Ever since he was a boy, Richard Warren has been haunted by Buffalo Bill. In an attempt to exorcise his Wild West demon, Warren ditched a career in public relations and, in late middle age, wrote a play about the late, great cowboy. That play, How I Came to Be Buffalo Bill, became the second installment in Phoenix Theatre's 1999 New Works Festival, which Warren -- along with actor/director Mark DeMichele -- founded last year.
The project presents four staged readings of plays by new and established authors, with the intention of enlightening audiences about the playwriting process and providing playwrights with a venue for their works-in-progress. While it's up for debate about which group benefits most (it's tough enough gathering an audience for a completed play and, given the festival's teeny advertising budget, attendance has been spotty), there's no denying the caliber of talent that Warren and DeMichele have gathered here.
In a town with no summer stock, it doesn't hurt that festival players are paid for their contributions -- a rarity in theater, and almost unheard of in staged readings. Funding from several large local agencies (and arguably the chance to work with celebrated playwright Jack Heifner) has lured nearly every local Equity performer of note. Besides DeMichele, celebrity actors involved in the project include Robyn Ferracane, Mike Traylor, Lillie Richardson, Ellen Benton, Robyn Allen, Ben Britain and Pamela Fields.
The list of writers is equally impressive. Elaine Romero, Arizona Theatre Company's award-winning playwright-in-residence, opened the festival with Barrio Hollywood, a play about a Chicano boxer that Romero is writing for San Diego Repertory Theatre. Warren's How I Came to Be Buffalo Bill, while little more than a first-person history lesson, is vividly written and was expertly read by actor Richard Glover, for whom the piece was written. Award-winning Australian playwright Julie Janson's Black Mary, about an aboriginal bushranger and her male traveling companion in 19th-century New South Wales, is this week's installment. Janson, who recently sold Black Mary to an Australian film company, took a break from writing the screenplay and flew to Phoenix to oversee the reading of her play.
The big news is Heifner's The Lemon Cookie, which closes the festival later this month. Heifner is best known for his play Vanities, which ran for five years in New York and became one of the longest-running plays in off-Broadway history. A contemporary romantic comedy, The Lemon Cookie is the only festival offering that isn't what Warren calls "either alternative or multicultural.
"Last year, we included a play about gay people," Warren says. "This year, we're doing an Hispanic play." The selection process is less random -- and more exclusive -- than Warren makes it sound. The event is invitational; all authors are solicited with an eye toward the festival's "international" theme: Each year, Warren and company assemble the writing of friends and acquaintances whose work allows participants to "network with the greater theatrical world," as he puts it. "This is a valuable opportunity to connect local theater talent with their colleagues from around the world."
The benefit to audiences is less evident. The festival, according to Janson, is meant to enlighten rather than entertain. "Mostly, the people who want to hear plays read are those who follow theater, who care about watching a work in progress. They get to participate in the process of creating the play."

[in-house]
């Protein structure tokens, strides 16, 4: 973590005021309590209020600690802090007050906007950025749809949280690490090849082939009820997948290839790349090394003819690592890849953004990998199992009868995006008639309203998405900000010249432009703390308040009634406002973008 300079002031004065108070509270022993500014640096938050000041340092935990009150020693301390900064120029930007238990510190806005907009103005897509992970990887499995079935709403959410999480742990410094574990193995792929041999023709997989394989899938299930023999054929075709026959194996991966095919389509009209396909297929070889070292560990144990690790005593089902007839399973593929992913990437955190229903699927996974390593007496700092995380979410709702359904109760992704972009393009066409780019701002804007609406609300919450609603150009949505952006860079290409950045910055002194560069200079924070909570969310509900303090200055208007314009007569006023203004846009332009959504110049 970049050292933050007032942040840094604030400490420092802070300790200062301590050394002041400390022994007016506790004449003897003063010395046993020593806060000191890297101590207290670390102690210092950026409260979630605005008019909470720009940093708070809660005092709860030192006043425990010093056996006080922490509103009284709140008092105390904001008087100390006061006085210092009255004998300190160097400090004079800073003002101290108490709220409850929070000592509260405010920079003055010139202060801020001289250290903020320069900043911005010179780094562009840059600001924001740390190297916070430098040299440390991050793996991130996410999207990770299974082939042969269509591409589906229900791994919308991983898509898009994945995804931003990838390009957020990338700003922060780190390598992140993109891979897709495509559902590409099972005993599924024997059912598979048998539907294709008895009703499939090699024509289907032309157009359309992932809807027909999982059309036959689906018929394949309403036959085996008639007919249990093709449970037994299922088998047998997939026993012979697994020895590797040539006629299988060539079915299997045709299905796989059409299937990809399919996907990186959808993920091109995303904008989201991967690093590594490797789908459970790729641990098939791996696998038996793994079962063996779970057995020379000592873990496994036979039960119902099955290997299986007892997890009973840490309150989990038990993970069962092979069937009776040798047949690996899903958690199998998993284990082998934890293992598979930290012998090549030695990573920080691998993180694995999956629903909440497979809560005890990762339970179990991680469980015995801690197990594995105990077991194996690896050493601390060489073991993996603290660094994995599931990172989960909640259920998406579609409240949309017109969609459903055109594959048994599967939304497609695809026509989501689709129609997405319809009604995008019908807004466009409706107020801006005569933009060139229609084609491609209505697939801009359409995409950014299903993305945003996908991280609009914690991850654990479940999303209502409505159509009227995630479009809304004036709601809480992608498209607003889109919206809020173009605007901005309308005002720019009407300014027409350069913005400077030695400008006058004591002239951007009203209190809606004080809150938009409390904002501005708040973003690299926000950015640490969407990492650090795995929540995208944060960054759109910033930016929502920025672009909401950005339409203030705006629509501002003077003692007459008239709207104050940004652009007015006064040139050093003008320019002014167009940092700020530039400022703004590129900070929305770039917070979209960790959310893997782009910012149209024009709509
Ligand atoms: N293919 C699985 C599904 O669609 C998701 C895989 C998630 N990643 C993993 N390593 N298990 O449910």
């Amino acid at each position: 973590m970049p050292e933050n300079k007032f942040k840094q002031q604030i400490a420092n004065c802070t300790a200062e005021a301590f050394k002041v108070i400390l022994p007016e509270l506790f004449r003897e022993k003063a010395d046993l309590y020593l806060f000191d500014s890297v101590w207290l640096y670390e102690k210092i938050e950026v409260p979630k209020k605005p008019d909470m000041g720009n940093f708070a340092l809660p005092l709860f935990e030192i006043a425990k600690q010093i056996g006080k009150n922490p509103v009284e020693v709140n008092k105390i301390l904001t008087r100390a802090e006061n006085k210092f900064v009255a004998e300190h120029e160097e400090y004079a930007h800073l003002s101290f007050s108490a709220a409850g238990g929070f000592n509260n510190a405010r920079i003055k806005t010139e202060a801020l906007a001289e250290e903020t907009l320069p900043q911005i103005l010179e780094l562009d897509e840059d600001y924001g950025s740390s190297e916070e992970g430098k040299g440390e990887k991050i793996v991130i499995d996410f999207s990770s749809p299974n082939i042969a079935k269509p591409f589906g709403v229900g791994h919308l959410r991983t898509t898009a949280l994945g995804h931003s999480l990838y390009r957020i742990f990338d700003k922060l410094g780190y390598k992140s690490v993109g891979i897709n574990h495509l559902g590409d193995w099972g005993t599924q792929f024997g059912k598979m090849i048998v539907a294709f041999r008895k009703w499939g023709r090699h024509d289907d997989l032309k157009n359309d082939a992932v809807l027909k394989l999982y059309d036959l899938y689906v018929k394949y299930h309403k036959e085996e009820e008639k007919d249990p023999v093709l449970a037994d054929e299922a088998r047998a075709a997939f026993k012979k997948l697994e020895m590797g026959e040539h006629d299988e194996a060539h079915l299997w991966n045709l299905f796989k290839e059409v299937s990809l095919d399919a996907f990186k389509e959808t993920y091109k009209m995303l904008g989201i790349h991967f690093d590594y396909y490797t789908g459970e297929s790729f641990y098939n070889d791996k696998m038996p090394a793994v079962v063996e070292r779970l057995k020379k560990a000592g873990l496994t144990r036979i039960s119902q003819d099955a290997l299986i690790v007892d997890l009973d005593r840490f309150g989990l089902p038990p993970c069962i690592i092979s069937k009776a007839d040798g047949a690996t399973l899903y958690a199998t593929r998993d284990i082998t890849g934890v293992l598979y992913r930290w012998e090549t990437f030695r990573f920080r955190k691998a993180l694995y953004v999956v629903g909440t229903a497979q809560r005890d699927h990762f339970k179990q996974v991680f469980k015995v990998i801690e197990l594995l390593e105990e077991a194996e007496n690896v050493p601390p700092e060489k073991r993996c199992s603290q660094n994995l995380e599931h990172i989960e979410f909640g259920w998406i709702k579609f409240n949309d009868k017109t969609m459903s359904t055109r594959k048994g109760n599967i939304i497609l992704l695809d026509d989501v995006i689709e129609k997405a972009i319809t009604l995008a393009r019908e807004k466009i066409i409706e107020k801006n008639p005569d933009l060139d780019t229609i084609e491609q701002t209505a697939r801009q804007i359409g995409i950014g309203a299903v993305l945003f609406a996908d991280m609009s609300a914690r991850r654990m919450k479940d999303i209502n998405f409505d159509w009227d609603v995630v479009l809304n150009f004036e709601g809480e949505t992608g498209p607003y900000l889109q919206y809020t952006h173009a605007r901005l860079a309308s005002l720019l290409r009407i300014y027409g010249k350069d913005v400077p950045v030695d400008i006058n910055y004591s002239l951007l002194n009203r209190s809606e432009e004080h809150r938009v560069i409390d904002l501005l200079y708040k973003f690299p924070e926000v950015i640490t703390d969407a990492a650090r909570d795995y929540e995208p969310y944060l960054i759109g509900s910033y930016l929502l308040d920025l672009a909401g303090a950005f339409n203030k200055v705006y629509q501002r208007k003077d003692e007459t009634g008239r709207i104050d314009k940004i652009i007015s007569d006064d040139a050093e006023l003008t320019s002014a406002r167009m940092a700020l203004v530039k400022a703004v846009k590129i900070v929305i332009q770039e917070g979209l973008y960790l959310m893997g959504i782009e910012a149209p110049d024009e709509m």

But neither the festival nor its participants seem keen on offering opinions on why playwriting is important in a greater sense. Janson shrugged off the question, while Warren defined playwriting as an unfortunate habit.
"It's an addiction," he says. "I love thinking up a story, putting people into it, imagining what they would say. I always wanted to be a playwright, ever since I was a really little kid. But I didn't want to starve, so I went into public relations and did that for a while, first."
John Milner, a playwright who's recently relocated to Phoenix from Portland, is skeptical about Warren's reasoning. "Can you imagine some 7-year-old telling you he wants to be a playwright when he grows up? A kid goes to a play and maybe comes away saying he wants to be an actor. But kids don't know that the thing they just saw was written by someone."
"Playwriting is the ultimate vanity," writes Avery Blotkamp in The Principle of the Play, an enormously uninteresting book in which the author takes up an entire chapter explaining how he narrowly missed being produced by Mike Nichols. "The playwright plays God, placing words into mouths he has created from nothing. He then sits in the dark, enraptured, while mere mortals recite his phrases."
"Well, that's a lot of old balls," grumps Milner. "If hearing people read our words was all playwrights were after, we wouldn't sit in front of a word processor for a whole year pounding out some insane story. We'd just hand our diaries to our wives and say, 'Start at the top of the page.'"
Milner's work isn't represented in the Phoenix Theatre festival ("No one invited me," he says) or any other local festival, and he doesn't plan to submit any of his two dozen plays for consideration, either.
"Festivals don't provide a working writer's living," he explains. "That's what grant money is for. I moved here because I've qualified for every possible grant I could get in my home state, and now I'm here to see about some Arizona funding. Plus I was sick of the rain."
In one of Milner's plays, a novelist leaves a suicide note in which he complains that his work was never loved by a wide enough audience. "This, of course, is utter bullshit," Milner says. "This fellow didn't realize that writing is about either entertaining people or making money. If you're lucky, it's about both."
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